We thought at first that this was a religious celebration. A Canadian reader tells us that it is more of a patriotic/cultural celebration for Quebecers and other French Canadians. Explorers like Cartier and Champlain are honored. The celebration is named after St. John the Baptist who was the patron saint of New France (Camada). This reflects the former importance of the Catholic Church in French Canada. John the Baptist of course had no real connection with French Canada except that he was chosen the patron saint.
We notice the Feast of St John the Baptist celebration is a major event in Montreal. John the Baptist is of course the precursor who baptized Jesus. He is the patrion saint of French Canada. His Feast day corresponds to the summer equinox. At the parade, the last car
depicts St John the Bastist as a child with sheep. Ordinarily,
the boy had a sheep skin and his hair were curly. It was the symbol of
the "model" child. It is certainely a custom from Normandy. In the province of Québec, the June 24 is a state holiday like July 1 is the rest of Canada--the Federal holiday of Confederation.
Here we see the St. John the Baptist celebration in 1895 (figure 1). One of the floats is a boat, La Grande Hermine filled wih boys. This has nothing to do with John the Baptist, but the festival appers to be a partiotic celebration of Quebec history. All the boys in the boat wear sailor suits with sailor caps.
La Grande Hermine was one of the three ships used in 1534 by Jacques
Cartier, the discoverer of Canada. The other two were La Petite Hermine
and l'Èmérillon. Hermine is the fur of the ermine, a very valuable fur used on the shoulders for capes worn by Kings and Queens. The major economic enterprise in French Canada was the extremely valuable fur trade. Emerillon is a bird used for hunting.
A Canadian reader tells us, "The catholic celebration of the St Patron
of French Canadians is celebrated June 24 which is also the national feast of Quebec. There was in the streets of Montreal (Sherbrooke street from University to
Parc lafontaine) a big parade with vintage cars cars on a different theme
each year. The parade continues today only at night. I suspect that OUR HISTORY
was the main theme of the celebrations that year with Jacques Cartier,
this navigator from St-Malo, France who crossed the Atlantic from France and
discovered the St. Lawrence River. He landed at Gaspé where he set a cross
in the name of King Francis I. From 1534 until 1763, Canada called Nouvelle France was the exclusive property of the kings of France. Because there were the Wars of religion in France between protestants (Huguenots) and Catholics for around 50 years, the next landing of French was in 1608 under the auspices of King Henri IV. Samuel de Champlain was an outstanding geographer. He explored the St. Lawrence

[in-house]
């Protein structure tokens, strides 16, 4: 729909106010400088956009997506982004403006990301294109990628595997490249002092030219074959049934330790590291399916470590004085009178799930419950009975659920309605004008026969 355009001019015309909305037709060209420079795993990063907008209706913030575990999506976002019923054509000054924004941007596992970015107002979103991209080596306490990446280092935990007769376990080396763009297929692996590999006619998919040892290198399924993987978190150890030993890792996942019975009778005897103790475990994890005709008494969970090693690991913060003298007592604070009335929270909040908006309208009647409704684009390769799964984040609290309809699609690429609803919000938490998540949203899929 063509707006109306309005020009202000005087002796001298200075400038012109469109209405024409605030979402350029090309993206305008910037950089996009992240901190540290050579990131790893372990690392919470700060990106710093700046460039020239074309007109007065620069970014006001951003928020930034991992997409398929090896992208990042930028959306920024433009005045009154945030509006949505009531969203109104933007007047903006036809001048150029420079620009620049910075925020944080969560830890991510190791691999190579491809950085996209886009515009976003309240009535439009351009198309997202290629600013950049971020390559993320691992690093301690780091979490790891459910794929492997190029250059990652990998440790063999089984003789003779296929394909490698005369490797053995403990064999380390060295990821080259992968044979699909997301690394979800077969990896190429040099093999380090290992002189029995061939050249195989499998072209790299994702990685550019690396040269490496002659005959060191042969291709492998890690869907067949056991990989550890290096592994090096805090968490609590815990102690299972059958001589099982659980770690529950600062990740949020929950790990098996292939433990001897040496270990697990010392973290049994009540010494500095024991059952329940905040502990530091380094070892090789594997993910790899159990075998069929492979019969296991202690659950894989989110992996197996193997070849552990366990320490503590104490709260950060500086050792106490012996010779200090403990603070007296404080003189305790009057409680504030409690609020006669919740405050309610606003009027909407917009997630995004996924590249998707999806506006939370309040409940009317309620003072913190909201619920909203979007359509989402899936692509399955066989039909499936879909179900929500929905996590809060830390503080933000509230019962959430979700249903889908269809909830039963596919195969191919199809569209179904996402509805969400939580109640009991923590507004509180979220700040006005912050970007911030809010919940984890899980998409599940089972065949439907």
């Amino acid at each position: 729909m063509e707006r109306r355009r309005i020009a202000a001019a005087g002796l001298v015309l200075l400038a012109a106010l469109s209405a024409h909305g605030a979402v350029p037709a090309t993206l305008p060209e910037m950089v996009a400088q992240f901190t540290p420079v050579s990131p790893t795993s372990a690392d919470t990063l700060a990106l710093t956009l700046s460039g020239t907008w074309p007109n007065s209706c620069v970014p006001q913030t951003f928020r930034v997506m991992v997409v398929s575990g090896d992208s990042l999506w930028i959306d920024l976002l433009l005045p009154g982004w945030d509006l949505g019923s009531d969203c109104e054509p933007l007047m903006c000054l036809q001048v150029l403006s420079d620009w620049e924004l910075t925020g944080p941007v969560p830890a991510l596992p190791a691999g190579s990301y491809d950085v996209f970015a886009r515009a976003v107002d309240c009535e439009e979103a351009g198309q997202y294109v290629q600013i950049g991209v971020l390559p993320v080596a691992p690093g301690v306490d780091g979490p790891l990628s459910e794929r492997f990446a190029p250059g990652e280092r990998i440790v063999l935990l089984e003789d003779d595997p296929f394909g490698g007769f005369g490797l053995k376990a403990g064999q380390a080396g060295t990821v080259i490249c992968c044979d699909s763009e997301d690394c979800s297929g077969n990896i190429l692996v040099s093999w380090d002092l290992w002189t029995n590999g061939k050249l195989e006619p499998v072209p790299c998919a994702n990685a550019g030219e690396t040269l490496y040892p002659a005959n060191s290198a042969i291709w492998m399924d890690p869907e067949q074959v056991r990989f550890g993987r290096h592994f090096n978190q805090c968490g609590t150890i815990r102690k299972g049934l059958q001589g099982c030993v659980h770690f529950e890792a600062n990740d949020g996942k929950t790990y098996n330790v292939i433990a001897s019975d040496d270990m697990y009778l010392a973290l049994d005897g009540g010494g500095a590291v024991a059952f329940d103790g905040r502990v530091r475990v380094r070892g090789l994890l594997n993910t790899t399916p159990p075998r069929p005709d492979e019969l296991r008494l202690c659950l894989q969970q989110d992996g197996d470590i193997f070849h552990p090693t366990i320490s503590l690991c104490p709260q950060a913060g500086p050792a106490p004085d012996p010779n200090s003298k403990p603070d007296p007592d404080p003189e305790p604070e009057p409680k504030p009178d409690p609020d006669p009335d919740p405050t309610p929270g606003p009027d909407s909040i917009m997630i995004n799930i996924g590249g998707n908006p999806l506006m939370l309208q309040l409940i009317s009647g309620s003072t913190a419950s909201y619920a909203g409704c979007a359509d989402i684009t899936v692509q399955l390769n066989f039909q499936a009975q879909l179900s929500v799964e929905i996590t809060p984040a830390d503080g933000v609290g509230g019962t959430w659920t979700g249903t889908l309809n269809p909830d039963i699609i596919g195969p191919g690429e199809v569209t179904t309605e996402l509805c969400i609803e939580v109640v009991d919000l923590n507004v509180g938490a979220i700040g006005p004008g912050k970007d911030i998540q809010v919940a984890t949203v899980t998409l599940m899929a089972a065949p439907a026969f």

River as far as the Great Lakes and also the south to Lake Champlain in Vermont which is on the United States-Canadian border. Champlain founded Quebec City (1608). He was the first Governor of Nouvelle France and the first settlers established down the Cap Diamant. It was the first permanent French establishment in North America, about the same time as Jamestown (1607) but before the Pilgrims in Massachusetts (1620).
We thought at first that this was a religious celebration. A Canadian reader tells us that it is more of a French Canadian patriotic/cultural celebration. He writes, "I would not describe the Feast of St. John the Baptist as a religious event. What is
appropriate is this: Québec National Celebration: St-John-the-Baptist.
The saint is there mainly because it happens that his feast is on the
24th of June since Medieval times. It is essentially a state celebration without any connatations on today with religion. For sure, it was more related to religion in the 19th and the first part of the 20th centuries. But themes chosen were more on social changes in regard with traditions than a religious fest like the Fête-Dieu in in beginning of June. On today, for respect with other denominations, there are no processions in the streets for any religious celebrations. Never forget that Quebecers or French-canadians as you say are perceiving as a people and as such their have their own civilian laws from Code Napoleon instead of the British common law. Also, Health and Education are 100 percent from provincial jurisdiction.
Canada is a confederation of ten states, not a unified country like
France. It is bilinguial in its federative aspects but Qubec is
unilingual like New brunswick is bilinguial and the remaining eight are
unilinguial English. There are more protection for the English minority
in Québec than protection for the million of French-Canadian in
Ontario. There is nothing racist in saying this. Those are facts, nothing more." A lot of Quebecers feel at ease with the constitution
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